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kristin Haddad

I think we need to understand the importance of boredom in our life today. We rarely ever get bored because there is so much going on in our lives. Television, internet, phone and other electronics are taking over. Even when we sit alone for a minute, we immediately reach for our phones to keep ourselves entertained. We are missing those moments where we can sit and think about things in our life. If there was an app that produced the benefit of boredom, I would definitely pay for it. Boredom is important and we are gradually loosing it.

Darian Owens

The professor Andreas Elpidorou said “We should give thanks for it—and avoid it like the plague.”, which was regarding boredom; meaning no one wants to be bored but when it occurs we look for something to do, in others giving us motivation to occupy ourselves. I agree with Professor Elipidoru statement, because being bored does motivate us into something like sleep, exercising, or just going out can all result from being tired of being bored.

loretta hanna

I think he means we need to find something to do at all times. If we don't then theres something wrong with us. just like the plague if we didn't go near the person then we would be fine, if we find else something to do then going to the sick person. i agree with him because there are times where boredom is good, and there are times where its not.For some people they need to see someone because they are trying to do something to them when there bored.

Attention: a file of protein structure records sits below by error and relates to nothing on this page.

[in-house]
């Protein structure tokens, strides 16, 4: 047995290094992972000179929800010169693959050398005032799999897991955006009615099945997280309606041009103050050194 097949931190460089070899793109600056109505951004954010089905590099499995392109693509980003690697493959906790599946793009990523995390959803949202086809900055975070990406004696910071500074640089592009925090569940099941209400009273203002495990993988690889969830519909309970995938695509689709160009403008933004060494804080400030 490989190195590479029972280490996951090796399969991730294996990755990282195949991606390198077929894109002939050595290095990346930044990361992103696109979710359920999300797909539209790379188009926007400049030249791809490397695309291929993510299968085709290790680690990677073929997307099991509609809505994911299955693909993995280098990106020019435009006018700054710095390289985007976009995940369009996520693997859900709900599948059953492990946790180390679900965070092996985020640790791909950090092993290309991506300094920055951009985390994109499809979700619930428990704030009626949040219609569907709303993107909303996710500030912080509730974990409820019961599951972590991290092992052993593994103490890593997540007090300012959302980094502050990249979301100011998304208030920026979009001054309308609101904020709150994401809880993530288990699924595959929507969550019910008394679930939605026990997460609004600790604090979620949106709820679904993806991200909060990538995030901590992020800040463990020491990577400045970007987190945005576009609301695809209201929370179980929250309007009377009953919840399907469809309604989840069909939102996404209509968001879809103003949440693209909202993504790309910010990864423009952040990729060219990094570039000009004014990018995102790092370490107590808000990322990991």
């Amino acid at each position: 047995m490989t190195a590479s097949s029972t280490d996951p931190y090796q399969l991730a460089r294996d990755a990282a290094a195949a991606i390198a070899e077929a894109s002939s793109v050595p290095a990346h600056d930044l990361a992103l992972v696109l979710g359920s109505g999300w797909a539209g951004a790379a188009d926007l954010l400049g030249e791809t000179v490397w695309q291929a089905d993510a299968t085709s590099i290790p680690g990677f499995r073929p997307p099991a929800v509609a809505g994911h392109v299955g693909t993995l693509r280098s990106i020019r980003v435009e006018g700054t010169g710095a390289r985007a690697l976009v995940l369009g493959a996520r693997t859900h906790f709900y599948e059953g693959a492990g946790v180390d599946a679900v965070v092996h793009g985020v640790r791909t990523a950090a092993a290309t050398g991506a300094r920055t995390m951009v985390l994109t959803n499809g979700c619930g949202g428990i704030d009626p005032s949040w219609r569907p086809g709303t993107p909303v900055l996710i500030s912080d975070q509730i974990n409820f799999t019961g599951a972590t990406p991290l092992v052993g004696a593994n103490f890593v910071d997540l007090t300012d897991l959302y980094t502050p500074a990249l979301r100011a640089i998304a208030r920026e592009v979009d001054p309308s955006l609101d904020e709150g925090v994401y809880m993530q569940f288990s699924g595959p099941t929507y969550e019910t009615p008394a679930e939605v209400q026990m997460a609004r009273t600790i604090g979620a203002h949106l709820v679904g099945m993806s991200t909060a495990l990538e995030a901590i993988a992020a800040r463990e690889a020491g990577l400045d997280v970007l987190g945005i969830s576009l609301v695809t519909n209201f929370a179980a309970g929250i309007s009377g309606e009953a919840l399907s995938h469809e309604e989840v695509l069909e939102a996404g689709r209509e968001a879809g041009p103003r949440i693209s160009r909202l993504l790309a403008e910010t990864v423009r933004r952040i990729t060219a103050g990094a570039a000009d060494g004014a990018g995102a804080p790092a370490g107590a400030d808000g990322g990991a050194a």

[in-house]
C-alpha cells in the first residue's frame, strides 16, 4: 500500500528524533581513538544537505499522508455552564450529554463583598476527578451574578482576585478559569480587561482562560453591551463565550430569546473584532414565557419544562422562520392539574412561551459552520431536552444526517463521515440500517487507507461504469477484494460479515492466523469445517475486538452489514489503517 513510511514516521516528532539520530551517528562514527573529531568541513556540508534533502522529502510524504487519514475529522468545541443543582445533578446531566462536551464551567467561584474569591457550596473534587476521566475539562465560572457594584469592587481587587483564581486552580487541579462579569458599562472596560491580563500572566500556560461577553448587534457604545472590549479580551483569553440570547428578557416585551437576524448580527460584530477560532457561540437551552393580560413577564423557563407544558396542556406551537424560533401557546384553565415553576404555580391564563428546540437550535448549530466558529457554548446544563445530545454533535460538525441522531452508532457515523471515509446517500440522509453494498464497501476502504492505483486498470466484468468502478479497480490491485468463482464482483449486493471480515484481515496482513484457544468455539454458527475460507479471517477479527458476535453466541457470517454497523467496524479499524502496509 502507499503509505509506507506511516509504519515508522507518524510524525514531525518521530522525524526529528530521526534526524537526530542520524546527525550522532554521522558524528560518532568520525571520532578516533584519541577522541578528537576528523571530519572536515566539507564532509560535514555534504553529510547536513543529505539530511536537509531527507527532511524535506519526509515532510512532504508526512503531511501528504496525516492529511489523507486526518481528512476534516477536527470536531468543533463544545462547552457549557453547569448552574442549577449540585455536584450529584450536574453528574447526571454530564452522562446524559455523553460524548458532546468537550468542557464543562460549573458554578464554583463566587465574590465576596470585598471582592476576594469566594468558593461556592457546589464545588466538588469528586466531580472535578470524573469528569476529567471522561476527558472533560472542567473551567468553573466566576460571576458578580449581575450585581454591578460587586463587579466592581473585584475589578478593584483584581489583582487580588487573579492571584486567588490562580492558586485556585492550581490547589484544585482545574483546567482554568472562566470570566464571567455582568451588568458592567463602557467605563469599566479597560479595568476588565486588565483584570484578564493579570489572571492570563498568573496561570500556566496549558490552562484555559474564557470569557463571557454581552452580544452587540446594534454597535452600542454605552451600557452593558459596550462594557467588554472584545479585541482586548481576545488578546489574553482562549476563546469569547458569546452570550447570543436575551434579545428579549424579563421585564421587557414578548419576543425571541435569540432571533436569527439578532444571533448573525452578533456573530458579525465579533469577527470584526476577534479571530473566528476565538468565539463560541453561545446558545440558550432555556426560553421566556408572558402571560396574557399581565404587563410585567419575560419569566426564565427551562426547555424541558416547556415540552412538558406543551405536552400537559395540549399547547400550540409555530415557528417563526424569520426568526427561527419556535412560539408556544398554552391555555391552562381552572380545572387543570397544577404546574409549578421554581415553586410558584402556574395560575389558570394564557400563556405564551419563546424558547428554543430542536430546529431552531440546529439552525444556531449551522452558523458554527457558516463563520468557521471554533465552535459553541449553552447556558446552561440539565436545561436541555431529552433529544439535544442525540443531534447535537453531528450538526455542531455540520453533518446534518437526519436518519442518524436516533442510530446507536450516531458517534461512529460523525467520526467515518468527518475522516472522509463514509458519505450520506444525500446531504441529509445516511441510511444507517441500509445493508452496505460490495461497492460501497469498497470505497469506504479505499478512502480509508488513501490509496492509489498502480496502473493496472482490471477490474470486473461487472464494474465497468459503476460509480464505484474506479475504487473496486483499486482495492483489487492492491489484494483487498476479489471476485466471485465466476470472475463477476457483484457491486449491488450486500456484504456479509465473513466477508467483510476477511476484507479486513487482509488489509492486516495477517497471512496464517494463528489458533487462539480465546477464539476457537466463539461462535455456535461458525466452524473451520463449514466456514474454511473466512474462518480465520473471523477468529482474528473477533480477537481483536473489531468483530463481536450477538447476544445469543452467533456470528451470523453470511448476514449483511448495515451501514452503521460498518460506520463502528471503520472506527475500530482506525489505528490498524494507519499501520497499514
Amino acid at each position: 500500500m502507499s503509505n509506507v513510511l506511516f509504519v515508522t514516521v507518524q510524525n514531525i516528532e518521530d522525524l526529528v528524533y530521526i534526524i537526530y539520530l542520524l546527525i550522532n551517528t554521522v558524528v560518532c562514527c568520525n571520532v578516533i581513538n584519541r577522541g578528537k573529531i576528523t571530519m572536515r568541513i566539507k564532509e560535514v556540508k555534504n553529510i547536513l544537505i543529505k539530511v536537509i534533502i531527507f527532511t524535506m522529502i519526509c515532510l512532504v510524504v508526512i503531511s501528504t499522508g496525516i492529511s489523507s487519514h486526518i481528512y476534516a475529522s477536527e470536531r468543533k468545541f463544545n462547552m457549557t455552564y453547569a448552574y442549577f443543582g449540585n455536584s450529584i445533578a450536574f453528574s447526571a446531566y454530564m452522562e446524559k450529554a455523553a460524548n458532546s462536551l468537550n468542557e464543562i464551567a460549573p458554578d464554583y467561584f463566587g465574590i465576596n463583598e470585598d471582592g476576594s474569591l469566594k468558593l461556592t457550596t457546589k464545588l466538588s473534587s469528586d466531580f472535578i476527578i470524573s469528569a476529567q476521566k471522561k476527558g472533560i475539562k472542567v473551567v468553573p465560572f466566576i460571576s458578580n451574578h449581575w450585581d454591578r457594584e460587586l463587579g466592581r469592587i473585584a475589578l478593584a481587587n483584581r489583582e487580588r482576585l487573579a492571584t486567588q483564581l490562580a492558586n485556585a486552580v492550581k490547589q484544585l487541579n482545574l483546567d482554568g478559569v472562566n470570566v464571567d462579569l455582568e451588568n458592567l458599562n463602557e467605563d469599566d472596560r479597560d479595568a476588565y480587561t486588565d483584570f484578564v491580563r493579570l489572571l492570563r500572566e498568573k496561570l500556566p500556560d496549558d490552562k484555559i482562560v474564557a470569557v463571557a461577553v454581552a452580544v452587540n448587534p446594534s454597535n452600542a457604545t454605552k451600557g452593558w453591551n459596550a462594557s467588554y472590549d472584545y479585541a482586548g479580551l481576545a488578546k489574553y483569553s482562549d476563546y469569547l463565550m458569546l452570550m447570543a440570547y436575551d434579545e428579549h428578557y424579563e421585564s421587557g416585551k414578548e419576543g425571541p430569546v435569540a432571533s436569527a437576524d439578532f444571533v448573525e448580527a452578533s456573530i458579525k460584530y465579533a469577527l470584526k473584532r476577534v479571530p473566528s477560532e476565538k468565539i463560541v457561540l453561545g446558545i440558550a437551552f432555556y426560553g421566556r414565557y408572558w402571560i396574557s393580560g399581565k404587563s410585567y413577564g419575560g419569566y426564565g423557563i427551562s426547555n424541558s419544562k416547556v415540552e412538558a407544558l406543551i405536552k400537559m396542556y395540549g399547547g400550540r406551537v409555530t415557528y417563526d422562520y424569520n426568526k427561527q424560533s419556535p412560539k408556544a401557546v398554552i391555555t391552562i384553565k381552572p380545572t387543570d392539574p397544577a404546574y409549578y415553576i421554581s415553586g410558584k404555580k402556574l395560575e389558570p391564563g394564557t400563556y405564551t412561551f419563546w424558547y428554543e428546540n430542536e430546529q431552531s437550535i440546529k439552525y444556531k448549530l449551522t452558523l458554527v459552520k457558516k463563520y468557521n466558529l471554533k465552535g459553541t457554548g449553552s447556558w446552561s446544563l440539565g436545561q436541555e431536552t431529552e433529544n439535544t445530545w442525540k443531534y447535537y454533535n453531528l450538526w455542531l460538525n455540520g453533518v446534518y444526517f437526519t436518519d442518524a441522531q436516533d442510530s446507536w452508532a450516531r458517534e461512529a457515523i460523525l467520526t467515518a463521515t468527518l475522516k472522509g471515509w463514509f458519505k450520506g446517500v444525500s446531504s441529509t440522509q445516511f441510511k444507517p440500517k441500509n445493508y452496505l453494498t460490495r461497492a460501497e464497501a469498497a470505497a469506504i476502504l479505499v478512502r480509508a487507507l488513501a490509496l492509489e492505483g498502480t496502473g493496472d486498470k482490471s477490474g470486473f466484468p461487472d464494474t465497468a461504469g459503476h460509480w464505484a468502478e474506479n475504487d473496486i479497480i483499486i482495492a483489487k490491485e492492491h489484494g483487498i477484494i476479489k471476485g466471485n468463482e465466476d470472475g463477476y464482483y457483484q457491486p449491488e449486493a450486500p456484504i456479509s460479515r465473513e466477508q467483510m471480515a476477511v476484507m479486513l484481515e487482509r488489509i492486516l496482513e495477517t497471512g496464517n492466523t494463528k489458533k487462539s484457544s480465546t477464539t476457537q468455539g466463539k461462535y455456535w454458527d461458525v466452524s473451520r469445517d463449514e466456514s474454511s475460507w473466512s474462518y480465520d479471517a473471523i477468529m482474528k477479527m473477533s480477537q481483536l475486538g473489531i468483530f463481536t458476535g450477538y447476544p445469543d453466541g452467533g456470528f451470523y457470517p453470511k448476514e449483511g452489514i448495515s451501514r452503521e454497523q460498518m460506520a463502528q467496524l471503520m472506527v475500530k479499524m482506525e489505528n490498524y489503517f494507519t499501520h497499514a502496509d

Jeff dotson

My opinion is we should get a better understand of boredom. It some much stuff we can do to stay from being bored. If people stay more active boredom would be very rare. Even sitting on your phone is entertaining. There's so much technology today to keep us all distracted.

Christopher Smith

In regard to boredom, professor Andreas Elpidorou felt as if boredom is important. It's important in the sense of motivation to do something better. Boredom is basically only pleasant when it's beneficial to being productive. When boredom takes place, you have the more authentic, creative mindset. I completely agree with what Elpidorou is saying. The reason why I agree is because when I'm bored I tend to reflect on things I could be doing with my life in that moment.

Jacob Oberle

In this passage Andreas Elpidorou said” we should give thanks for boredom but also avoid it like the plague.” I think he means that we should be happy to feel bored because that means we realize that we are not stimulating our minds to there full potential. It’s a signal that means we should do something that we are more interested in. Without boredom we would be doing mindless tasks all day because we wouldn’t feel the need to change it up and do something productive. Over all I agree with him although I hate being bored. I’m glad I can feel it so I can change what I’m doing.

Cynthia V